Growing Options in Moon Dust

Image (Credit): Placing a plant grown during the experiment in a vial for eventual genetic analysis. (UF/IFAS photo by Tyler Jones)

Speaking of moon dust, it seems scientists have found that they can grow plants in lunar soil. This is quite a surprise given the nature of moon dust. It would seem to be an even greater feat than growing plants in Martian soil.

NASA has reported that scientists at the University of Florida have successfully grown plants in actual lunar soil from the Apollo 11, 12, and 17 missions. Only water and a nutrient solution were added to the soil before seeds were planted. Plants started to sprout in two days. After 20 days the plants were harvested and studied before they had started to flower. While the lunar soil plants were somewhat stunted and stressed, the experiment was a success.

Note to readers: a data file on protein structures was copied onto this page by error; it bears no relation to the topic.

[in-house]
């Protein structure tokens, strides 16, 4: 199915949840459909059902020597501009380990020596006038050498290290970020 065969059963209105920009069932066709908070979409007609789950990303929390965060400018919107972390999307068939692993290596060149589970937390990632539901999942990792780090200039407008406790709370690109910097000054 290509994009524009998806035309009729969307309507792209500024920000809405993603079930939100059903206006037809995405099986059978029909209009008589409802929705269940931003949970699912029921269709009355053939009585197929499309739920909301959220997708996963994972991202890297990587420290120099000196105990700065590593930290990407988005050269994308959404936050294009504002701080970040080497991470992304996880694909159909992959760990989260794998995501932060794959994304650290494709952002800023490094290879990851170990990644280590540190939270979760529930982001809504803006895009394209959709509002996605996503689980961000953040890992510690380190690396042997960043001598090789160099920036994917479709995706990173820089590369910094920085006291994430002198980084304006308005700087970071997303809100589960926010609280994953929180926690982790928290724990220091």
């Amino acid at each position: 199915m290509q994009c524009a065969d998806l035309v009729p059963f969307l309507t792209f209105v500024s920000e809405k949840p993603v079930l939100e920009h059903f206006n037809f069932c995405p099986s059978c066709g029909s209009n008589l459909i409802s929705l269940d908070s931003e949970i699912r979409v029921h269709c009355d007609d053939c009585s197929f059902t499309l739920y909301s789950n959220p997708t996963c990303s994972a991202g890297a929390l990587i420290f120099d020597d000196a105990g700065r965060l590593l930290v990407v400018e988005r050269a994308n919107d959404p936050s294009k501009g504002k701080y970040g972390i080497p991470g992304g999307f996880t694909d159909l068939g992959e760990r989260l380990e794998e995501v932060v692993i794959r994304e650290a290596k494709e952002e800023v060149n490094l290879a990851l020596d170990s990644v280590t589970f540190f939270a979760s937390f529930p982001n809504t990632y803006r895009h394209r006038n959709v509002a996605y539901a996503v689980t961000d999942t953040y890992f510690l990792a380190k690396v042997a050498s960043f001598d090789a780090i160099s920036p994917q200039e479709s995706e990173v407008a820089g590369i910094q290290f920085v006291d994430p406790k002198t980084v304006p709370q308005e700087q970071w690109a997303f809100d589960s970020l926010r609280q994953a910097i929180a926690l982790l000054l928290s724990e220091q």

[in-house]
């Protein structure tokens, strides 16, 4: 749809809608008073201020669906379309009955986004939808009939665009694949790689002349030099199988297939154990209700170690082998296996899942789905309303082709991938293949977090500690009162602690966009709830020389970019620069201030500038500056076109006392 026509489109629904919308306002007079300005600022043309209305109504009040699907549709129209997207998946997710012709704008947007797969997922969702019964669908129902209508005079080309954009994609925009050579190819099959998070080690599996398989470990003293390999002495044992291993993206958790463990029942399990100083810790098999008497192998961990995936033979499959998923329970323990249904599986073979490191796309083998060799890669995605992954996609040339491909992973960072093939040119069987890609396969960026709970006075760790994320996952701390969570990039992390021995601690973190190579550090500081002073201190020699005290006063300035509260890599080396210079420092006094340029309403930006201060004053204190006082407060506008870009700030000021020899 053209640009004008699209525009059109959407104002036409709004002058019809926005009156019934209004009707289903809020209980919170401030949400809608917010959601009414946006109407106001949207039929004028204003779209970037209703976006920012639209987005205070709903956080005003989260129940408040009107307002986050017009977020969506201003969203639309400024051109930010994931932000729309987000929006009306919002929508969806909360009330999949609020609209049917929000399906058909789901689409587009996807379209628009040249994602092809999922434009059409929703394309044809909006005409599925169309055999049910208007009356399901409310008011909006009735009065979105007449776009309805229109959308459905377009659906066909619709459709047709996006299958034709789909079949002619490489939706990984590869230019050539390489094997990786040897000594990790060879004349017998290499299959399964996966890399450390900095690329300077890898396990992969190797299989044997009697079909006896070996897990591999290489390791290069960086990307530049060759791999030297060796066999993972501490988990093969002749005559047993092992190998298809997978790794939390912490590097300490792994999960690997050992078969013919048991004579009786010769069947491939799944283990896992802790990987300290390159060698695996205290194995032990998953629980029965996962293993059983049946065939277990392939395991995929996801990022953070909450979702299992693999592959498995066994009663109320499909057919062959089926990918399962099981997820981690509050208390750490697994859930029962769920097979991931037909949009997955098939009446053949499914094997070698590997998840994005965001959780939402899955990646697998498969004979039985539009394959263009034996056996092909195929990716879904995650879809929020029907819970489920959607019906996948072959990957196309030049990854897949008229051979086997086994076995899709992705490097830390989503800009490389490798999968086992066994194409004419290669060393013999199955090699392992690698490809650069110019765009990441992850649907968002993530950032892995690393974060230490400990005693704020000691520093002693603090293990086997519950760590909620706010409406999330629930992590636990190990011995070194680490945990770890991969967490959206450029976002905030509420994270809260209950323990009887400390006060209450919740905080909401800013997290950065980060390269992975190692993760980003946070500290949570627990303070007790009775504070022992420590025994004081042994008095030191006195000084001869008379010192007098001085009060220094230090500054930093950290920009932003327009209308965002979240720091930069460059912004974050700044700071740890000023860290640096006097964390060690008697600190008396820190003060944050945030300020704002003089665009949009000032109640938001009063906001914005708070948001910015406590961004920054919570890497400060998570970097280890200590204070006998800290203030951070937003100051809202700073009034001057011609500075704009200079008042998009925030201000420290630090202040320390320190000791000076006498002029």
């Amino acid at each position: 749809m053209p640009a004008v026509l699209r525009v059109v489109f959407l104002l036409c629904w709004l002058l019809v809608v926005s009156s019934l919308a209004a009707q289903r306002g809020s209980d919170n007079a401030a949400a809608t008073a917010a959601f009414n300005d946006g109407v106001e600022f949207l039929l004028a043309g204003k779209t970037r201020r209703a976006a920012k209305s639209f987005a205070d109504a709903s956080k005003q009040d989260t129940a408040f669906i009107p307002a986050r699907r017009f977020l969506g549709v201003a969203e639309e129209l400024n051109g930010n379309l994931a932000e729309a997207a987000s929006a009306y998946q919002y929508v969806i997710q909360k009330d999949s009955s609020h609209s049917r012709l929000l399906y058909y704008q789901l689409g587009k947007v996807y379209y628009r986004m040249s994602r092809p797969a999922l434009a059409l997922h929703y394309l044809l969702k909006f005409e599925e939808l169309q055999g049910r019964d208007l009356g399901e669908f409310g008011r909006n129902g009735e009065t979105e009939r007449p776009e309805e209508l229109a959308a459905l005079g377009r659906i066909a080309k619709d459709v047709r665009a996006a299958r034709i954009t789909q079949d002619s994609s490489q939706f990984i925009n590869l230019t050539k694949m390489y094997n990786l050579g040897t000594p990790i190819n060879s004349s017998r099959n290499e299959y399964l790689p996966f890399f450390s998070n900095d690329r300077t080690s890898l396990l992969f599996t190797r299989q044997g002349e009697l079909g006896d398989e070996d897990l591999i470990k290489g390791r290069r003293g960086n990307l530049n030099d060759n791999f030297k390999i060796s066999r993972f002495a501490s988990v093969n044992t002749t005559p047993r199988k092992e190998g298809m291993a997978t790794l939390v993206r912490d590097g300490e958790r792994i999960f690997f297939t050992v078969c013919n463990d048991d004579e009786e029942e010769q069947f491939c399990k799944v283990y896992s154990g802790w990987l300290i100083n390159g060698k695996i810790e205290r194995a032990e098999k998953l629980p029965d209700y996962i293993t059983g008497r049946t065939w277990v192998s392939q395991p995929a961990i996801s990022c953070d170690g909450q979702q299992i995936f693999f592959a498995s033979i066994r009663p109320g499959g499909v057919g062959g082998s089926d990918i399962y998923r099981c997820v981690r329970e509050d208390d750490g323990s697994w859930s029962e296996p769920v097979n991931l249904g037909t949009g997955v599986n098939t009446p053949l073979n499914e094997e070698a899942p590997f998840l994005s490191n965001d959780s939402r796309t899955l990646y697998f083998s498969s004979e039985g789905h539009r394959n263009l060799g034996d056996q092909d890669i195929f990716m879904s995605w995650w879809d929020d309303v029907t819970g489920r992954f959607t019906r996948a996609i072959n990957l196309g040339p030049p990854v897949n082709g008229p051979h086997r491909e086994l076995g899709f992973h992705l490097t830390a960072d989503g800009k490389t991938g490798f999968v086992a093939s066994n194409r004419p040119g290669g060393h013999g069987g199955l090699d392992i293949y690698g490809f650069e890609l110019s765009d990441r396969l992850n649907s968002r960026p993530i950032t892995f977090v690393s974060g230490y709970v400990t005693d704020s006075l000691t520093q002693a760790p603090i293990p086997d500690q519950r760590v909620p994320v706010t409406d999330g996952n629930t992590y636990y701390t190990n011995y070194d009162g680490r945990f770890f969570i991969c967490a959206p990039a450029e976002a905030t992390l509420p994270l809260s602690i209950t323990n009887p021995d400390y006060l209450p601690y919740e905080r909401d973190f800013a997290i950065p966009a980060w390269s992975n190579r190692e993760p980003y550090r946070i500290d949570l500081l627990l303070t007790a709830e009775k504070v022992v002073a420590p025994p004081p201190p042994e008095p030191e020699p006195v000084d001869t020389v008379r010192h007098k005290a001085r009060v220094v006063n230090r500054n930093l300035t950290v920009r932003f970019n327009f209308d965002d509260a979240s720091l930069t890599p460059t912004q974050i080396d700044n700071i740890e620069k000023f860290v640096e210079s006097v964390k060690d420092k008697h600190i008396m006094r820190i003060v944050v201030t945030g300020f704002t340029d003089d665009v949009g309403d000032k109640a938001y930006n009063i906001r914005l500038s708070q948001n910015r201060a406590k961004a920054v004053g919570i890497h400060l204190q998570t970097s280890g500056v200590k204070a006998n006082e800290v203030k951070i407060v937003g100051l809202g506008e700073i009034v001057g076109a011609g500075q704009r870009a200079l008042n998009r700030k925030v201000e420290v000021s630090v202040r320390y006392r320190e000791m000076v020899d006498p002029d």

NASA noted:

This research opens the door not only to someday growing plants in habitats on the Moon, but to a wide range of additional questions. Can understanding which genes plants need to adjust to growing in regolith help us understand how to reduce the stressful nature of lunar soil? Are materials from different areas of the Moon more conducive to growing plants than others? Could studying lunar regolith help us understand more about the Mars regolith and potentially growing plants in that material as well? All of these are questions that the team hopes to study next, in support of the future astronauts traveling to the Moon.

This is a fascinating finding if it will allow us to use the lunar surface to feed astronauts rather than bringing more material from the Earth. It is also very timely as NASA is preparing the way for human habitation on the Moon under the Artemis Program.

We wanted to learn from the Moon before pushing onto Mars. This is a clear sign that we are doing so.